Central Iowa Shelter & Services breaks ground on new apartments in expansion plan; agrihood coming soon
KATE HAYDEN Oct 28, 2020 | 4:30 pm
2 min read time565 wordsAll Latest News, Culture, Real Estate & Development
Central Iowa Shelter & Services CEO Melissa O’Neil addresses the invitation-only audience for a groundbreaking on Tuesday morning of the Mulberry Street shelter’s expansion. Photo contributed
At the Central Iowa Shelter & Services on Tuesday, CISS CEO Melissa O’Neil addressed an invitation-only audience gathered outside to watch the groundbreaking of new apartments for the agency’s clients.
“Take a second and let the cold set in,” O’Neil said in the brisk air. “We have Iowans today, during this pandemic, who are sleeping outside, who are sleeping in their cars, and who are faced with the battle of bitter cold.”
The new expansion represents a visible commitment to “be better” for the residents of Des Moines, O’Neil said.
The $4.9 million expansion to the CISS shelter on Mulberry Street will add 24 studio apartments to individual adults experiencing long-term or chronic homelessness. CISS received funding through the National Housing Trust Fund ($2.7 million), Federal Home Loan Bank ($1 million), city of Des Moines ($400,000), Polk County ($400,000), Polk County Housing Trust Fund ($250,000) and Jack Hatch and Sonja Roberts ($200,000).
CISS currently offers 150 emergency beds; 38 Section 8 voucher apartments; 14 Safe Haven apartments; and five residential apartments reserved for veterans. CISS is in the planning process to develop Haven House, which would provide between 24 to 48 more apartments for individuals struggling to overcome addiction.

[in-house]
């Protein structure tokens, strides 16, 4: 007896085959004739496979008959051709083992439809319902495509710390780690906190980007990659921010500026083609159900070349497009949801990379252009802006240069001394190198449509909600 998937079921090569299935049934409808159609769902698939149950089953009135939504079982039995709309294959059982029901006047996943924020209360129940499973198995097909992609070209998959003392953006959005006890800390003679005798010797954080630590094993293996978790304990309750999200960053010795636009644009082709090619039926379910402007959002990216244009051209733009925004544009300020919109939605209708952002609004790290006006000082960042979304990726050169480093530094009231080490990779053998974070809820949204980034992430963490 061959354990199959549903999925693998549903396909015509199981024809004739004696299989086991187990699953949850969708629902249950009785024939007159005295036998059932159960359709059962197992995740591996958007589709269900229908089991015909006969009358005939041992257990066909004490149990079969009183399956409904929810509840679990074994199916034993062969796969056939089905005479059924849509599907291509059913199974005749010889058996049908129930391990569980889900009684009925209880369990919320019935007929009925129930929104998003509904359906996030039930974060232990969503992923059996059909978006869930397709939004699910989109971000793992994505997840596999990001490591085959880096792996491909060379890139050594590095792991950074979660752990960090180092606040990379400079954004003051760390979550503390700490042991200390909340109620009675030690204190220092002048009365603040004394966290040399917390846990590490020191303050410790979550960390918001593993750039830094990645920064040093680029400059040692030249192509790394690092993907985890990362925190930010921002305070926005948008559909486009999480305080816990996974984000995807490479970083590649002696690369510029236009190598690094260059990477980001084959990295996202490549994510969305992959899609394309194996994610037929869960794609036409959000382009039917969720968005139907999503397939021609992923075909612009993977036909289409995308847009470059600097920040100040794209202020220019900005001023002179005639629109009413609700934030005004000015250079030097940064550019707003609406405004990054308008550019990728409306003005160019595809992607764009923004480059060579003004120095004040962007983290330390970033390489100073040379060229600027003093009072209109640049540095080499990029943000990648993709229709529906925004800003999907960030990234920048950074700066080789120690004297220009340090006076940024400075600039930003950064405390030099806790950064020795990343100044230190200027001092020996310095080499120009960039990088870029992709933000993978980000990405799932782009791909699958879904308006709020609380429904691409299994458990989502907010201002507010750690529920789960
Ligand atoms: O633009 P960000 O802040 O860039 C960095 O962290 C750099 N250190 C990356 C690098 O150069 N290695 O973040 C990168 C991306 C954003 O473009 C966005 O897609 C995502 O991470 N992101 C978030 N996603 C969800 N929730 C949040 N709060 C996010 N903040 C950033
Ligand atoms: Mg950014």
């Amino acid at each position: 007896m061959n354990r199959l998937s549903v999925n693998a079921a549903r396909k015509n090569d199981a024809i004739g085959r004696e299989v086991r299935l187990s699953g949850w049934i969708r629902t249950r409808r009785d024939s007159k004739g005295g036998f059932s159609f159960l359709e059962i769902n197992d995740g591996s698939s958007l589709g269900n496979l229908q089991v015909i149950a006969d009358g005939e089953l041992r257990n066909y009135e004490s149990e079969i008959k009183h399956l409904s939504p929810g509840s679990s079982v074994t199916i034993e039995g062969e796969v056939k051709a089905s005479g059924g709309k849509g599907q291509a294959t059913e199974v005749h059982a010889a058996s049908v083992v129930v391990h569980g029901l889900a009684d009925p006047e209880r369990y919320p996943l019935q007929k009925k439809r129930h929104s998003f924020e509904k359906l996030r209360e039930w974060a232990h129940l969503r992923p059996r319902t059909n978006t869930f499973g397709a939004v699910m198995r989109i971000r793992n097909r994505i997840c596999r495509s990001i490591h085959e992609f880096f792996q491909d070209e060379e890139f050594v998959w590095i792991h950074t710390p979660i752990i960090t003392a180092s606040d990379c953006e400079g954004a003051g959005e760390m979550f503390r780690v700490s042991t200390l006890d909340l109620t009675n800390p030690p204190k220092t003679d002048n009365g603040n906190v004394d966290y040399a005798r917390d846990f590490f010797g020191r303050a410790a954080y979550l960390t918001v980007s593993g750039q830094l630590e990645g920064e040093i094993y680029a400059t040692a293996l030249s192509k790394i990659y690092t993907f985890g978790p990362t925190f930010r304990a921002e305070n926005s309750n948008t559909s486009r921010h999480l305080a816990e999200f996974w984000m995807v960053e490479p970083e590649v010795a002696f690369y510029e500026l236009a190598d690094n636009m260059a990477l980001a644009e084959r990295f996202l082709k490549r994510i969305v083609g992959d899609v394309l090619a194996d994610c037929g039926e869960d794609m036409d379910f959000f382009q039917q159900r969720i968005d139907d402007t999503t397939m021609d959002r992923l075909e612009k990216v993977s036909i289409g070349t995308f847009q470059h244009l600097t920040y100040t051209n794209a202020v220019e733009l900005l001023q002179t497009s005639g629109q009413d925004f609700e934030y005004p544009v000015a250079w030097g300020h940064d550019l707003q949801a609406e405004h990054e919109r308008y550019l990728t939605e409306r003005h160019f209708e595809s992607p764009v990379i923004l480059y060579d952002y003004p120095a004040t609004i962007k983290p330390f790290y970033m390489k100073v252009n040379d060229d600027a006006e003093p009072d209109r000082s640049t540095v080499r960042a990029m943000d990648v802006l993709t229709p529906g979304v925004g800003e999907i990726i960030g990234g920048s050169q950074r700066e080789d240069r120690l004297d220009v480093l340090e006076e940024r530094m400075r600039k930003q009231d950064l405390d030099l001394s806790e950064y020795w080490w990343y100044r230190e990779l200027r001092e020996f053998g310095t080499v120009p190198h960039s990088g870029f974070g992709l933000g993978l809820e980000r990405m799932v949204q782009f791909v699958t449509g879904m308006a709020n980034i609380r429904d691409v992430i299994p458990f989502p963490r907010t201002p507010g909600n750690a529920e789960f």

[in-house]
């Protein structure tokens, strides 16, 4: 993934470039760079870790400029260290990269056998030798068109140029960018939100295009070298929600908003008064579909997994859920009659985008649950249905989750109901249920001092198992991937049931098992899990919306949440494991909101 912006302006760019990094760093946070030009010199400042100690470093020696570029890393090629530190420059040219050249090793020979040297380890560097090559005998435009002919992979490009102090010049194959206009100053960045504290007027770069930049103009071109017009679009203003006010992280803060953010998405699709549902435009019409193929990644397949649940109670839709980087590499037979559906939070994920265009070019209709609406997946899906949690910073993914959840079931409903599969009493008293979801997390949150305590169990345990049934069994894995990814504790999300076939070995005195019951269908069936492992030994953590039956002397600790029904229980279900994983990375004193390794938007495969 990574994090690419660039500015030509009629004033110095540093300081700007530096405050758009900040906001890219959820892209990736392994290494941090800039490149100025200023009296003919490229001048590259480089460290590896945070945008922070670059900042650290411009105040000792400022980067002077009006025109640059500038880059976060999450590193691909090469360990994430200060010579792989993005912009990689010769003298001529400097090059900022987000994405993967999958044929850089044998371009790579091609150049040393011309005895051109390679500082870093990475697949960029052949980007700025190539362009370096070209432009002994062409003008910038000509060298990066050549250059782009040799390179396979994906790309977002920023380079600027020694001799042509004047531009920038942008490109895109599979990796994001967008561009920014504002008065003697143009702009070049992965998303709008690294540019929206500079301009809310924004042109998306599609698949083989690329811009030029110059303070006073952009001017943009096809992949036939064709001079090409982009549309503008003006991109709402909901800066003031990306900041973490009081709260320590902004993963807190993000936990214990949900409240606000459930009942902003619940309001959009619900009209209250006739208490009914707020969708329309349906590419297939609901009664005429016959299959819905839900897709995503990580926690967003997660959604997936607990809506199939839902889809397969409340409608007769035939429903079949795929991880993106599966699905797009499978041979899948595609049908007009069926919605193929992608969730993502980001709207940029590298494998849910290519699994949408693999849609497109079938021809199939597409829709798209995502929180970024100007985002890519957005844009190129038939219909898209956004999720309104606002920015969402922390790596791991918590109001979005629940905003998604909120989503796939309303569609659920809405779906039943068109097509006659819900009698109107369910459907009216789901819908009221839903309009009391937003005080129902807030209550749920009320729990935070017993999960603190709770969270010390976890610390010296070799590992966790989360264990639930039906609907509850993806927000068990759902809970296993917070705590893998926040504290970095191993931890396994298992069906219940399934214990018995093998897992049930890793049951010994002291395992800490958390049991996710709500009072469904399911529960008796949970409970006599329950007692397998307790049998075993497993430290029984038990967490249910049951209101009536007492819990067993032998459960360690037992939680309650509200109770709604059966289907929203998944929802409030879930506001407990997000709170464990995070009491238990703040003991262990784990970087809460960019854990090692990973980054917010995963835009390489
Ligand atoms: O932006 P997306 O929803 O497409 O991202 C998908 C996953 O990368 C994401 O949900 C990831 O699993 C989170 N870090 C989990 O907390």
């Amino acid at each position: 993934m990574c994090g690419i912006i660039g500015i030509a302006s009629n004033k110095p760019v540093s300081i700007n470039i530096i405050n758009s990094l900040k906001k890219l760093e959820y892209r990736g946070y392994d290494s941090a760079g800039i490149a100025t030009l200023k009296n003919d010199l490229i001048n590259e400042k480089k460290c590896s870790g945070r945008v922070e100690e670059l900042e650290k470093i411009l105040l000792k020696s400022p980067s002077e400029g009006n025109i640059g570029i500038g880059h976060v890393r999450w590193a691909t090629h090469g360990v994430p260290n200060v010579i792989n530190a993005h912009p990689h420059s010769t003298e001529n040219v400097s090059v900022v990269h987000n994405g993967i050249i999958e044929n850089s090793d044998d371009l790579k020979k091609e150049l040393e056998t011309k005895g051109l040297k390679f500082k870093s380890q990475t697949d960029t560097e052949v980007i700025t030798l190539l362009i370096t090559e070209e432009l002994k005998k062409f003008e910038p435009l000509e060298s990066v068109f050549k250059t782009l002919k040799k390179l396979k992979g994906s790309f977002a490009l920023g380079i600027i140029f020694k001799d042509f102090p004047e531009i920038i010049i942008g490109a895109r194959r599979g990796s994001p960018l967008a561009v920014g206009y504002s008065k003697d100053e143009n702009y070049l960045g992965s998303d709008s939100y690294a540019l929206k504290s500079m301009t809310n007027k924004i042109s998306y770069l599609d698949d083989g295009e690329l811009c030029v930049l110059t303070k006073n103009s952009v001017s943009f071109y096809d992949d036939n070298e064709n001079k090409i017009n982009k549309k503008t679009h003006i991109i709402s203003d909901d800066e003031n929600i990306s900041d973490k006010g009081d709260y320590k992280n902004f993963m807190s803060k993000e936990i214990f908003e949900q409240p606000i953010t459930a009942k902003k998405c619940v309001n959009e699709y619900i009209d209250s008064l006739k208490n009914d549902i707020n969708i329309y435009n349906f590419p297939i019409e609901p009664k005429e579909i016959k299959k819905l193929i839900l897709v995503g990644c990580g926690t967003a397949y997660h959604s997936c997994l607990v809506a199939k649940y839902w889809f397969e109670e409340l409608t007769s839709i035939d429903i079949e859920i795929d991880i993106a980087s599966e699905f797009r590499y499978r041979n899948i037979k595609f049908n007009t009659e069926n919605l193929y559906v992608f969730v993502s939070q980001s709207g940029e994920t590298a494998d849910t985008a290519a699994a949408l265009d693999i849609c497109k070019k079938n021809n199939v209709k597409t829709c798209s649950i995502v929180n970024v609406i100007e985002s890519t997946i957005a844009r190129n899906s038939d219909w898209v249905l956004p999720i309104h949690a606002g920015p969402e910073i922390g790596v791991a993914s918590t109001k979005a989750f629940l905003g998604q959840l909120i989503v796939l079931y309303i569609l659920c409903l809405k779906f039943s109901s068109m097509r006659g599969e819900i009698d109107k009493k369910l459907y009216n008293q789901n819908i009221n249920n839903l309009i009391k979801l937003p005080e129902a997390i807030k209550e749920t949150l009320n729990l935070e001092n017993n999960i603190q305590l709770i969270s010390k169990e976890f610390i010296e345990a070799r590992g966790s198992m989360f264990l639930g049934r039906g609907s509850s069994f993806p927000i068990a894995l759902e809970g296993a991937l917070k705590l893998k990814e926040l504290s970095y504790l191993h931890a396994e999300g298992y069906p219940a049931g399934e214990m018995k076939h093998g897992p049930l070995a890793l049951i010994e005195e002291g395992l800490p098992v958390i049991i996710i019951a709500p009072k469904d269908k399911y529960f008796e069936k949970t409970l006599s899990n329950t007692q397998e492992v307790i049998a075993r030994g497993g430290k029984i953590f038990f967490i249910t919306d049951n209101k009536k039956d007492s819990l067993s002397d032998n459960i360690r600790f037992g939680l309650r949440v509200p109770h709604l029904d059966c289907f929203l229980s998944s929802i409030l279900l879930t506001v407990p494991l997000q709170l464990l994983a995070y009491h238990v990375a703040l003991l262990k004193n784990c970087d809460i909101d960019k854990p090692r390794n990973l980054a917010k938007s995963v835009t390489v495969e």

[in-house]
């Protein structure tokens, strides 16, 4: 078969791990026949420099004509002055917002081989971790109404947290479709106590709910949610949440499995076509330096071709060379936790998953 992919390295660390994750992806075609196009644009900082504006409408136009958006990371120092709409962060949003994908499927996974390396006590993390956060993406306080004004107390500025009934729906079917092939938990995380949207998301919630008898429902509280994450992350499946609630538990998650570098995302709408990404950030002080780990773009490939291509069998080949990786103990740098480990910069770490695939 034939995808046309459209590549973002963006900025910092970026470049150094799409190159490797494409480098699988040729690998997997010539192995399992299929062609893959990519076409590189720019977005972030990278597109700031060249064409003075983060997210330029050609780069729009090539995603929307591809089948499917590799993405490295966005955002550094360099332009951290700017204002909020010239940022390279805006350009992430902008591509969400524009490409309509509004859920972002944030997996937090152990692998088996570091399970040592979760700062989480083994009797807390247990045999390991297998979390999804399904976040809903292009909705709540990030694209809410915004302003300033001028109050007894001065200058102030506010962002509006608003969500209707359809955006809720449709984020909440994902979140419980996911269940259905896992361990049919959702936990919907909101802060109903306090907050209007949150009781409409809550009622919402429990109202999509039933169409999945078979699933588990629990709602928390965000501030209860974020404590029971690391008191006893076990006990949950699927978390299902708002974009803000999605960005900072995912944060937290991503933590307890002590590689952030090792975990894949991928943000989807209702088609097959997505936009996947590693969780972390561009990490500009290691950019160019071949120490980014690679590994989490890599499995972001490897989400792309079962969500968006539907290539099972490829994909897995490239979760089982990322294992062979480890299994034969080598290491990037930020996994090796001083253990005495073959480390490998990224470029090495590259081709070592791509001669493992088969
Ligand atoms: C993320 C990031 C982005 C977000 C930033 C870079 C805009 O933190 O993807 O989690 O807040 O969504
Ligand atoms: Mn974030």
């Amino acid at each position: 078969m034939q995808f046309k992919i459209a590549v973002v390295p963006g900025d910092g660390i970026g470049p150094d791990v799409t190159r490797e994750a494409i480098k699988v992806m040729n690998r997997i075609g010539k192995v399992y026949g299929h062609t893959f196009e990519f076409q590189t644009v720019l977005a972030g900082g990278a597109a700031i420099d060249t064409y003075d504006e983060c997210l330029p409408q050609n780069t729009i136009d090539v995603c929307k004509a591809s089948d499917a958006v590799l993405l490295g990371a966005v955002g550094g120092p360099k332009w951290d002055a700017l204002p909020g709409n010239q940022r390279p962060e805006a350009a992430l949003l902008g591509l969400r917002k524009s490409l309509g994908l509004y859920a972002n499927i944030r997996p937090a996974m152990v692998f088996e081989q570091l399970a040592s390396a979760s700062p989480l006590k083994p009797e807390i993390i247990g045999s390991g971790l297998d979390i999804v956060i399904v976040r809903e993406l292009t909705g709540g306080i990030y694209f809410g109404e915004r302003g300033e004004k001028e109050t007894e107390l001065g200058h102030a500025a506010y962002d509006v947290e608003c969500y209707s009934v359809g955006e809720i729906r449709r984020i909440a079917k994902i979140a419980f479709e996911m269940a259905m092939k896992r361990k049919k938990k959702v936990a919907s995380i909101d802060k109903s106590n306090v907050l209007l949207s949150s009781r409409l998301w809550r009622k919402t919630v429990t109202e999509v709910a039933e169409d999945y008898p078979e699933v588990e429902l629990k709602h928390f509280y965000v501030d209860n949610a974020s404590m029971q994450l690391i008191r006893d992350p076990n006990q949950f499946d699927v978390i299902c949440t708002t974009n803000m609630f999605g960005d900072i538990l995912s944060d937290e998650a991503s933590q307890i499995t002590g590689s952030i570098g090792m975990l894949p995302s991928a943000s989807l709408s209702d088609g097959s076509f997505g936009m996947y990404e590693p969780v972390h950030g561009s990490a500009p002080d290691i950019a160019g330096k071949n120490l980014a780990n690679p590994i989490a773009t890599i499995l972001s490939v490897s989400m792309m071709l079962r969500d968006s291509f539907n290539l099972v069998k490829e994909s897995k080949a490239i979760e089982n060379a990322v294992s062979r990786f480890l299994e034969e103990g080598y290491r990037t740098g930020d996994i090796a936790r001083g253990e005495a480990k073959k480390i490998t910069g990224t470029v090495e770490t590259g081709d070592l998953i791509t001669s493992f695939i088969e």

“We started [Haven House] officially last night, and our board will formally review the plans in November,” O’Neil said on Tuesday.
It turns out, the railroad tracks just south of the CISS building presented some challenges for advocates who had to abide by a U.S. Department of Housing and Urban Development noise level ordinance needed to comply with funding requirements.
“I secretly hope a train goes by today, because if you ever had to overcome barriers like a noise ordinance, it is a struggle,” O’Neil joked.
The expansion for CISS is just one piece of a 10-month feasibility study for the Mulberry Street Corridor, led by Shift Collective. When everything else shut down during the COVID-19 pandemic, that work kept going, O’Neil told the Business Record.
“Our neighborhood, our small businesses and big businesses, state, county, city, and all three hospital CEOs took part. It was really a voice of what our community wants,” O’Neil said. “The corridor is really about conversation, it’s about collaboration and it’s about pulling our community together when all of 2020 seems to have had so much distrust in our society. We really want to provide a place that we can come together and bridge gaps, and bridge conversations.”
Those conversations helped shape the CISS expansion project and an upcoming ‘agrihood’ located behind the CISS shelter. Taking the place of the existing geodesic dome, the project, which has an initial funding of $50,000 by the Schoen family, will feature an aquaponic system to grow tilapia and eight varieties of lettuce.
“Everything in that four acres that is planted must be edible — peaches, pears, green peppers, tomatoes, cucumbers, you name it, and it’s free to everybody,” O’Neil said. “Our job trainees who live here [will] cultivate the ground and make all this possible. Anybody that’s hungry can come get it. All the food goes into our community kitchen program, and then any excess gets sold to small businesses, local restaurants and local grocery stores. That’s groundbreaking number two, and that will happen very soon.”